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Cognitive decline and dementia: CIHR awards $2.4 million to health research training platform

On March 31, 2022, the Canadian Institutes of Health Research (CIHR) announced $2.4 million in funding for a Health Research Training Platform to support training and development of students and early career scientists researching vascular contributions to cognitive decline and dementia, namely the Vascular Training (VAST) Platform. Indeed, vascular disease is the second most common cause of age-related dementia. Proper blood flow in the brain is essential for maintaining cognitive function.

The VAST platform will be co-led by Dr. Eric Smith of the University of Calgary, Dr. AmanPreet Badhwar, CRIUGM researcher and an assistant Professor at the Faculté de médecine, Département de pharmacologie et physiologie at the Université de Montréal, Dr. Bojana Stefanovic of Sunnybrook Research Institute and Dr. Erin Mazerolle of St. Francis Xavier University.

As Dr. Badhwar, who is also a Junior 1 scholarship researcher from the Fonds de recherche du Québec Santé, points out, “As we age, the brain becomes vulnerable to vascular pathologies, which then play an important role in age-related cognitive decline and dementia. By discovering better ways to support and promote brain vascular health, we may be able to prevent many cases of dementia. Therefore, a larger, more diverse, and representative research workforce to expand existing knowledge of vascular cognitive decline and dementia in Canada, is crucial.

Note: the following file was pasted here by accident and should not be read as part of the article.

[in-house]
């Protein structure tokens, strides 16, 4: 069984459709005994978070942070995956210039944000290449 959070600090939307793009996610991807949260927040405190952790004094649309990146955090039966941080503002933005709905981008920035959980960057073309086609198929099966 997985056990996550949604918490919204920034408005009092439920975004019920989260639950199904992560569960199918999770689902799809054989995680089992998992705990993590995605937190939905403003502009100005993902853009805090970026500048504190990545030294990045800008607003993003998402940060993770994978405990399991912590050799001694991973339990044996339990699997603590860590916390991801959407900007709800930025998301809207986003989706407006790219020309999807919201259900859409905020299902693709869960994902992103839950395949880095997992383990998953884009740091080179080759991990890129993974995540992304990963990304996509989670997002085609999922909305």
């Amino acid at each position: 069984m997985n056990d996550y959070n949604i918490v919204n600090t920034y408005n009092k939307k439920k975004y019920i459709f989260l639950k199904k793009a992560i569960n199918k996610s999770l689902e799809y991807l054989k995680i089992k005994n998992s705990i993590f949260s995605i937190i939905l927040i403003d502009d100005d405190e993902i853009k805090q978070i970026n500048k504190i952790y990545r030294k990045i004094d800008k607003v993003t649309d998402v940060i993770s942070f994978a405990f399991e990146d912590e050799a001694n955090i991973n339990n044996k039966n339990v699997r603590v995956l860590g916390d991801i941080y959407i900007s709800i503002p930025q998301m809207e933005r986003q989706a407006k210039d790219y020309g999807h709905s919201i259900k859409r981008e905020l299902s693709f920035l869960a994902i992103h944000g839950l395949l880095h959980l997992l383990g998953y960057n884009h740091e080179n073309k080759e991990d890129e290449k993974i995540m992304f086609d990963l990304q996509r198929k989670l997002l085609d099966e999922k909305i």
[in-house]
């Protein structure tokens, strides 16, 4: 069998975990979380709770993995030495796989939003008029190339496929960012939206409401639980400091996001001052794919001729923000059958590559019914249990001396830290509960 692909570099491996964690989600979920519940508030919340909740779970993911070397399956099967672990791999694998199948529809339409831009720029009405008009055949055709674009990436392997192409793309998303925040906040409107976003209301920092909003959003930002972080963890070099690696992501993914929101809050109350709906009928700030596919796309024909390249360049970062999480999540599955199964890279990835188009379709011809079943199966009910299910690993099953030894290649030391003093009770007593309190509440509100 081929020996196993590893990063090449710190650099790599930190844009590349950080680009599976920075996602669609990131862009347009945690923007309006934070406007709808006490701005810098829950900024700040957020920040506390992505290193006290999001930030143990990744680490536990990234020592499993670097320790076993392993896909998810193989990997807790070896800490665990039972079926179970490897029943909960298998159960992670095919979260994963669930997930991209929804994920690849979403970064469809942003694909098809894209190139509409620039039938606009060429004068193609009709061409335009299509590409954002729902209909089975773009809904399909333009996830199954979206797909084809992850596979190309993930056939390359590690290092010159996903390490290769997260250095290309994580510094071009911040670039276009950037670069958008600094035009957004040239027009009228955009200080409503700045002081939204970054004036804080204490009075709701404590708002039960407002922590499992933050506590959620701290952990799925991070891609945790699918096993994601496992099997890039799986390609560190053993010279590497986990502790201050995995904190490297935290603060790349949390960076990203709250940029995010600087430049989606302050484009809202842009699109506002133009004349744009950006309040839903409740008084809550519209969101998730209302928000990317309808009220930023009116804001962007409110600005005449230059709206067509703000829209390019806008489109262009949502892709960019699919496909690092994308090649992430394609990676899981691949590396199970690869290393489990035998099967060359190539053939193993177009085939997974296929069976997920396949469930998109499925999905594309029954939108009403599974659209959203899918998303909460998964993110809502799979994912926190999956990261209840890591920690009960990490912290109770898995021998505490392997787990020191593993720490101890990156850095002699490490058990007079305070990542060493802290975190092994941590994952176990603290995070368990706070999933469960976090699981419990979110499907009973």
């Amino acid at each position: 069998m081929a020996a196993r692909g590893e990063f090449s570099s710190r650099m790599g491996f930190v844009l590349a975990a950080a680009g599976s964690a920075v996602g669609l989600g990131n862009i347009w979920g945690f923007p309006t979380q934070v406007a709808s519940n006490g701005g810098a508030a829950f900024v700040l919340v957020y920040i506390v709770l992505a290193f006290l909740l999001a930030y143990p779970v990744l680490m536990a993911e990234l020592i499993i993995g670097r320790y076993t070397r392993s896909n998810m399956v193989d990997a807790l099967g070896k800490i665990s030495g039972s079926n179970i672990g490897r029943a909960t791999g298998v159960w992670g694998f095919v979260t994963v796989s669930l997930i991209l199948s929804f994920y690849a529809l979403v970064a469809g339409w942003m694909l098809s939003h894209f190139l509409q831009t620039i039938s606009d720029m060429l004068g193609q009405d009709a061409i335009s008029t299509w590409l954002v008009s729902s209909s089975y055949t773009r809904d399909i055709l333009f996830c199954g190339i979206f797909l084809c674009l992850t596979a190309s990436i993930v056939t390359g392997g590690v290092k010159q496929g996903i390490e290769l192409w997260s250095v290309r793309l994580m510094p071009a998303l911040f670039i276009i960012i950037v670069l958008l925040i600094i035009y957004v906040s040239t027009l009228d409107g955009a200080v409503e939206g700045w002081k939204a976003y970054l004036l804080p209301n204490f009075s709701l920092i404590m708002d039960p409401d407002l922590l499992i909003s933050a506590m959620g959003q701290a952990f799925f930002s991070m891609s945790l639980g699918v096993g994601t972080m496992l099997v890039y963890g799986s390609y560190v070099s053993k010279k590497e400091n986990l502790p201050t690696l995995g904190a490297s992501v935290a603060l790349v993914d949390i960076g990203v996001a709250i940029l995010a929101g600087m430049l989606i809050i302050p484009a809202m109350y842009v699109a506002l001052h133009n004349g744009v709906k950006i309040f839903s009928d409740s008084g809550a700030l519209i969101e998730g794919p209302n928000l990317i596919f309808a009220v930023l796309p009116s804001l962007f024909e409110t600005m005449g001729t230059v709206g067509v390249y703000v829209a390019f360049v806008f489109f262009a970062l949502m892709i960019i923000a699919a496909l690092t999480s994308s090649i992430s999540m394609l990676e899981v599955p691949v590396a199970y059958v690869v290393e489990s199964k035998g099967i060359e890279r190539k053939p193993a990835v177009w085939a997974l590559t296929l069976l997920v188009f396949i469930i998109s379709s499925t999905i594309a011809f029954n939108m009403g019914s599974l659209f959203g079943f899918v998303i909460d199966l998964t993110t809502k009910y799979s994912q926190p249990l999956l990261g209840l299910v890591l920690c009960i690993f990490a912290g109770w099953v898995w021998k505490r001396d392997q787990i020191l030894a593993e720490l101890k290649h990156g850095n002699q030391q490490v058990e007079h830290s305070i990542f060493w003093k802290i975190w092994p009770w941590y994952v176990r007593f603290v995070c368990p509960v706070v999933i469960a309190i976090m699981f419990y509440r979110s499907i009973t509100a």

The VAST platform will provide online learning and mentorship opportunities for students and early career researchers. To put research skills into action, VAST will work with 26 external partner organizations – including charitable organizations, non-profit, and for-profit organizations and companies – to offer experiential learning opportunities for its students. Historical under-representation of women, minorities, and LGBTQ2S+, and indigenous persons in science will be addressed by robust strategies for equity, diversity, and inclusiveness.

The funding for this platform is part of the Health Research Training Platform (HRTP) initiative of the Canadian government and its partners, where 13 training programs have received more than $31 million over six years. The goal is to increase Canada’s health research capacity on issues of public concern such as dementia and mental health while training the next generation of health researchers.

In additional to CIHR funding, seven universities, including the Université de Montréal, have provided another $2.9 million in funding to support students in this field of research. Seventy-two mentors from nineteen universities in seven provinces will provide training for this platform.

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